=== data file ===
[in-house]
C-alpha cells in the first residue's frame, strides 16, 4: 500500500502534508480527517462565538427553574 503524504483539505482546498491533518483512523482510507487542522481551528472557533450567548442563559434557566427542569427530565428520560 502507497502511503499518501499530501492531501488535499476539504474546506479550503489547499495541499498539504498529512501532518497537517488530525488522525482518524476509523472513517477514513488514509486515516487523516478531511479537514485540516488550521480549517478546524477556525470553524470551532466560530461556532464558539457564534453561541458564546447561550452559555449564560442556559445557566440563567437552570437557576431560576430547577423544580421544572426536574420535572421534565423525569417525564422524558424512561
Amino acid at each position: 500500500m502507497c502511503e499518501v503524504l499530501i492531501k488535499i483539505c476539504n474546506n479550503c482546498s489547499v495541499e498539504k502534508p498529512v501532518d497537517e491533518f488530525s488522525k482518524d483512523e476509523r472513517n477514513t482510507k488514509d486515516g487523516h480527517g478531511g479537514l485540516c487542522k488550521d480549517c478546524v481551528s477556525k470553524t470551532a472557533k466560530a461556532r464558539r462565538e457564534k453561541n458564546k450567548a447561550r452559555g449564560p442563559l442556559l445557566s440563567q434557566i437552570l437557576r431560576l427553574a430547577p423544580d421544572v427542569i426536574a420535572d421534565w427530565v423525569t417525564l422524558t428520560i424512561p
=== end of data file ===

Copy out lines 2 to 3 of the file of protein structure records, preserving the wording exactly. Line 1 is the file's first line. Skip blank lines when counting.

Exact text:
C-alpha cells in the first residue's frame, strides 16, 4: 500500500502534508480527517462565538427553574 503524504483539505482546498491533518483512523482510507487542522481551528472557533450567548442563559434557566427542569427530565428520560 502507497502511503499518501499530501492531501488535499476539504474546506479550503489547499495541499498539504498529512501532518497537517488530525488522525482518524476509523472513517477514513488514509486515516487523516478531511479537514485540516488550521480549517478546524477556525470553524470551532466560530461556532464558539457564534453561541458564546447561550452559555449564560442556559445557566440563567437552570437557576431560576430547577423544580421544572426536574420535572421534565423525569417525564422524558424512561
Amino acid at each position: 500500500m502507497c502511503e499518501v503524504l499530501i492531501k488535499i483539505c476539504n474546506n479550503c482546498s489547499v495541499e498539504k502534508p498529512v501532518d497537517e491533518f488530525s488522525k482518524d483512523e476509523r472513517n477514513t482510507k488514509d486515516g487523516h480527517g478531511g479537514l485540516c487542522k488550521d480549517c478546524v481551528s477556525k470553524t470551532a472557533k466560530a461556532r464558539r462565538e457564534k453561541n458564546k450567548a447561550r452559555g449564560p442563559l442556559l445557566s440563567q434557566i437552570l437557576r431560576l427553574a430547577p423544580d421544572v427542569i426536574a420535572d421534565w427530565v423525569t417525564l422524558t428520560i424512561p